Enter your mobile number or email address below and we'll send you a link to download the free Kindle App. Then you can start reading Kindle books on your smartphone, tablet, or computer - no Kindle device required.
To get the free app, enter your email address or mobile phone number.
|New from||Used from|
In this follow-up to his historical Baroque Cycle trilogy, which fictionalized the early-18th century scientific revolution, Stephenson (Cryptonomicon) conjures a far-future Earth-like planet, Arbre, where scientists, philosophers and mathematicians—a religious order unto themselves—have been cloistered behind concent (convent) walls. Their role is to nurture all knowledge while safeguarding it from the vagaries of the irrational saecular outside world. Among the monastic scholars is 19-year-old Raz, collected into the concent at age eight and now a decenarian, or tenner (someone allowed contact with the world beyond the stronghold walls only once a decade). But millennia-old rules are cataclysmically shattered when extraterrestrial catastrophe looms, and Raz and his teenage companions—engaging in intense intellectual debate one moment, wrestling like rambunctious adolescents the next—are summoned to save the world. Stephenson's expansive storytelling echoes Walter Miller's classic A Canticle for Leibowitz, the space operas of Larry Niven and the cultural meditations Douglas Hofstadter—a heady mix of antecedents that makes for long stretches of dazzling entertainment occasionally interrupted by pages of numbing colloquy. (Sept.)
Copyright © Reed Business Information, a division of Reed Elsevier Inc. All rights reserved. --This text refers to an out of print or unavailable edition of this title.
Stephenson has never been an easy writer to pin down, and he has a reputation for not always wearing his erudition lightly. Particularly in his later books—and that now includes Anathem—readers are vetted at the door before being invited into the author’s labyrinthine worlds. The early books were held up alongside the work of William Gibson, Bruce Sterling, and other cyberpunk gods, though in the last decade Stephenson has carved a niche as one of the most ambitious writers working today in any genre. Anathem is intellectually rigorous and exceedingly complex, even to the point, as the Washington Post avows, of being “grandiose, overwrought and pretty damn dull.” Others complained of too much abstraction. Stephenson’s fans are legion, however, and many will add Anathem to their list of must-read doorstops.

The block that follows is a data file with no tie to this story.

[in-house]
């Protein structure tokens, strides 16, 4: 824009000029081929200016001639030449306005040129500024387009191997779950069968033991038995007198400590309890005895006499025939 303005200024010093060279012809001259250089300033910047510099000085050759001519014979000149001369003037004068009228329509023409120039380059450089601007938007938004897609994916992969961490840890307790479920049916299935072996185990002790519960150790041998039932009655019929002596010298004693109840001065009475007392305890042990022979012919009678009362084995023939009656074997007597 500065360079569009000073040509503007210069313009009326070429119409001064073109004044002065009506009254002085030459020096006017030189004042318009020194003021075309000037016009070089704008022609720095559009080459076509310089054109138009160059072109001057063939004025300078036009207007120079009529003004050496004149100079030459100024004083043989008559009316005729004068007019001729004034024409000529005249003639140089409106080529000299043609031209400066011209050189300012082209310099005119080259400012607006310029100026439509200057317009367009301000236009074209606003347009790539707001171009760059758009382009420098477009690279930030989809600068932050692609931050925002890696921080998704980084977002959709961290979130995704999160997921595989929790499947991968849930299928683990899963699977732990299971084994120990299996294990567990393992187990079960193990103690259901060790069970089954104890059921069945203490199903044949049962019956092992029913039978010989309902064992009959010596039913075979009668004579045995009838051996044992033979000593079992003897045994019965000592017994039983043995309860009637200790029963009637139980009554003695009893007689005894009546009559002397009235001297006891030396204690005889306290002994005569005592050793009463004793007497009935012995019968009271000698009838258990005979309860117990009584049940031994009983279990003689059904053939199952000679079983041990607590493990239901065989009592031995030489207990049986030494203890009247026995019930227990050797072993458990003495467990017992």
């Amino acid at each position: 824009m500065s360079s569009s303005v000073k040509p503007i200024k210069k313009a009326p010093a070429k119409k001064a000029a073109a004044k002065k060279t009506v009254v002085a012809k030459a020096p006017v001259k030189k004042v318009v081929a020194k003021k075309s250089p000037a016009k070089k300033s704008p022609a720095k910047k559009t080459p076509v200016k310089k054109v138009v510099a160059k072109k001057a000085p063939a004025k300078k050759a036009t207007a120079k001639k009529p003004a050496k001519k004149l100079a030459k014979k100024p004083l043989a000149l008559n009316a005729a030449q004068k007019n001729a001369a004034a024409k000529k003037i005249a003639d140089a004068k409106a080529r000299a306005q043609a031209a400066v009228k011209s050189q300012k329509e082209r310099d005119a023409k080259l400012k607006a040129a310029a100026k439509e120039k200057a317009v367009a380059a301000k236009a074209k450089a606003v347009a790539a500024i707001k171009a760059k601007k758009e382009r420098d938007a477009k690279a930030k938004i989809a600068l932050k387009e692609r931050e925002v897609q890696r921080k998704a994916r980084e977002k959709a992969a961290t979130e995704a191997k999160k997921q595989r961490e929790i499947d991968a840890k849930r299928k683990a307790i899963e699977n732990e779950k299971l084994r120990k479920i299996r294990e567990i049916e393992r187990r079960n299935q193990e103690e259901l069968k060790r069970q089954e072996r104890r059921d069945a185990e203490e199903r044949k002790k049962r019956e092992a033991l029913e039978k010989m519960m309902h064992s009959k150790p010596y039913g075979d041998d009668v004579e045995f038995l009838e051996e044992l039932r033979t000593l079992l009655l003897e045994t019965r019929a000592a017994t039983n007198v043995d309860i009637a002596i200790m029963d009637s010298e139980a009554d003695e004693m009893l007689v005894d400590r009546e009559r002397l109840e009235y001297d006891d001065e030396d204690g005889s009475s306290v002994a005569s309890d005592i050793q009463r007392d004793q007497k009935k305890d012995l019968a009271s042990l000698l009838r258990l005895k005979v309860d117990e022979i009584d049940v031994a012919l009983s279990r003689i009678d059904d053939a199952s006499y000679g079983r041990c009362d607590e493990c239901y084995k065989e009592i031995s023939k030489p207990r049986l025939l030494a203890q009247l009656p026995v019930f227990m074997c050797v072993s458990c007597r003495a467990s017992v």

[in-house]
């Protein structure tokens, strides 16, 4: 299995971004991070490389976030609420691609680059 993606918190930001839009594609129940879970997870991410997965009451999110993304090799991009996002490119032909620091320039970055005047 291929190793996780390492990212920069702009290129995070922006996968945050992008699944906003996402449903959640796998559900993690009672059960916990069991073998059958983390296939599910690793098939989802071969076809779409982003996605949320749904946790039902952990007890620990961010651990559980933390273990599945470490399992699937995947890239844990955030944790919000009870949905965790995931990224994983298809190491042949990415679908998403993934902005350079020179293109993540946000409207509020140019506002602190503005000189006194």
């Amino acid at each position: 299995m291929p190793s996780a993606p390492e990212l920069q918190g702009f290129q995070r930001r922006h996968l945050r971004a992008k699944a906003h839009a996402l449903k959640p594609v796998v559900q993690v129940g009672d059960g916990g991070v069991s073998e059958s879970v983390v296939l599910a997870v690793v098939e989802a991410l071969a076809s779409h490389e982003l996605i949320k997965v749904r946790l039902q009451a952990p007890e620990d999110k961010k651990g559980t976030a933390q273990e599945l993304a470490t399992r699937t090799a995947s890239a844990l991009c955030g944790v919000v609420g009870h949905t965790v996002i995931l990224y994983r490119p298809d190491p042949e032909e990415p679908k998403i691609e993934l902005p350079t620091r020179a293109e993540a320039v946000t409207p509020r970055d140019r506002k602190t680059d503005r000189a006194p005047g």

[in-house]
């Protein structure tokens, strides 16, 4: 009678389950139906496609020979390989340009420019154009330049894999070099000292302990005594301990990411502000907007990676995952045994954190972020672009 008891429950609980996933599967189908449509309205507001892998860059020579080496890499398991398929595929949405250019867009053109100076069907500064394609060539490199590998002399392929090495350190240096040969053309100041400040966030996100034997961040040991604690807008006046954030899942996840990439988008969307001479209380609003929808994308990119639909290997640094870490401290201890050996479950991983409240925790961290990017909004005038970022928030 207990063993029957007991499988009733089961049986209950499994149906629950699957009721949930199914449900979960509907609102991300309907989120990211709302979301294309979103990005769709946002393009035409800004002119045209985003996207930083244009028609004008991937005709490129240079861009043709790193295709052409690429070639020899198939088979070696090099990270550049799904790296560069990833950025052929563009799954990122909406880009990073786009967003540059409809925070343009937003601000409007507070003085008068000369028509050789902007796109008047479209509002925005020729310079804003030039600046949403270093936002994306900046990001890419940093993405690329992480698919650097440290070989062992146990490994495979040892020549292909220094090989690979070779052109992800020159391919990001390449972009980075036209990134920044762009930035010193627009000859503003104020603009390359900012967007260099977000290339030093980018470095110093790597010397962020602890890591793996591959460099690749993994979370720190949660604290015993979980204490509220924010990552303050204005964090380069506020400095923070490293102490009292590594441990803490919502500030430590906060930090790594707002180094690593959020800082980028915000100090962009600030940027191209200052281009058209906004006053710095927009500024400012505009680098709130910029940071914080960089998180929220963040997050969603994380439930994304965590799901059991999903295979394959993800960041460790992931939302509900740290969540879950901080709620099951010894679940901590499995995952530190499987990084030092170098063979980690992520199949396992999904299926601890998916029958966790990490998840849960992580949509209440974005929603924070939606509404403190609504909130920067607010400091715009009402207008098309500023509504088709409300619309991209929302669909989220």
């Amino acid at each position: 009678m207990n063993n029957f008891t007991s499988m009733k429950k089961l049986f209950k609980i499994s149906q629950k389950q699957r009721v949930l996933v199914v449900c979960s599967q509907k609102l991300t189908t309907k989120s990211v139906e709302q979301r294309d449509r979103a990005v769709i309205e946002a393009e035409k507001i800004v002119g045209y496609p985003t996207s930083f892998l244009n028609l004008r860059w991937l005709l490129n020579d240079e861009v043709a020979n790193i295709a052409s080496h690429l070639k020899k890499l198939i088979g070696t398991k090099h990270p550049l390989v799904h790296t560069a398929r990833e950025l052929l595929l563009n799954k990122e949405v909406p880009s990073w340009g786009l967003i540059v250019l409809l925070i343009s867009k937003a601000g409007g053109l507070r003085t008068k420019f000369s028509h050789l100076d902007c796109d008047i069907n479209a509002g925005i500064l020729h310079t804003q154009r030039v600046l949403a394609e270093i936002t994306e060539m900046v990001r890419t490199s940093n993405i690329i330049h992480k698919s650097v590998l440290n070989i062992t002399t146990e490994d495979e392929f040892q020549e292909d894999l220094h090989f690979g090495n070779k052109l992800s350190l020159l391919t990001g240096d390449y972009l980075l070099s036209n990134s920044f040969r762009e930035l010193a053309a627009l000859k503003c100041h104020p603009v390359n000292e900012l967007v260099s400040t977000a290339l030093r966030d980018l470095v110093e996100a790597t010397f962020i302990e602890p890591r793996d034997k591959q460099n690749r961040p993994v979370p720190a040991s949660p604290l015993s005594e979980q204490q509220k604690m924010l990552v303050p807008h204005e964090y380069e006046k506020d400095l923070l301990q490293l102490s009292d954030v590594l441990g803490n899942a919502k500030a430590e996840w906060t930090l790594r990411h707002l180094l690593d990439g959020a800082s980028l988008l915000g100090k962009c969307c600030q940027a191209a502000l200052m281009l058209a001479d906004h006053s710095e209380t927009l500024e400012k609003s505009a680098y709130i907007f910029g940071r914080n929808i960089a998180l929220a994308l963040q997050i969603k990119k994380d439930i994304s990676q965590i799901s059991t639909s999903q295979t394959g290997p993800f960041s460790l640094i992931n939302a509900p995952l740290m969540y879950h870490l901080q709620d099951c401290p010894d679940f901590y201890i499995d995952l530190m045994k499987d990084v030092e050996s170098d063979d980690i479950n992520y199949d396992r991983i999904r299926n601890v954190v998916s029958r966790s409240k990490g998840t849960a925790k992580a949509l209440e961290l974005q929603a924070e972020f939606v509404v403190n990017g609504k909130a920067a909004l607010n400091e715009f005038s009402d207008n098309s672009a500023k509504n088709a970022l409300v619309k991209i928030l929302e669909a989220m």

Copyright 2008 Bookmarks Publishing LLC --This text refers to an out of print or unavailable edition of this title.
Some novelists give us popcorn: snacks of characters interacting in episodes of tasty enjoyment, to be read and then forgotten three hours later. Read morePublished 7 days ago by DrPat
I enjoyed much of the first half of the book; however, much of it seemed very far fetched in retrospect and severely strained the suspension of disbelief. Read morePublished 11 days ago by Peter D. Pitsker
loved it. It was staggering the complexity of the world that Stephenson creates. not just a world, but multiple societies within that world and a rich history. Read morePublished 11 days ago by Gabriel Lynch Pumple
Simply put, I loved this book. It was full of unexpected twists as the author slowly built a picture of a complex world with similarities and differences to our own, and of the... Read morePublished 15 days ago by Jon Morgan
Takes quite a while for the story to get going - but very nicely detailed world.
If you enjoy figuring things out on your own, DONT read the appendices / exercises before you... Read more
It takes some effort to get into, but it's well worth it in the end. Stephenson does another amazing job of mixing multiple subject matters in a creative, spell-binding way. Read morePublished 24 days ago by Stephen Phillips
Out of 900+ pages, there must be 300 pages of philosophical dialogue, which made this otherwise exciting fantasy epic drag way more than it should have.Published 24 days ago by Amazon Customer
A very interesting read. Especially interesting for someone who has spent time in one of the more traditional branches academia (a research-focused masters or PhD). Read morePublished 26 days ago by Jonathan Harris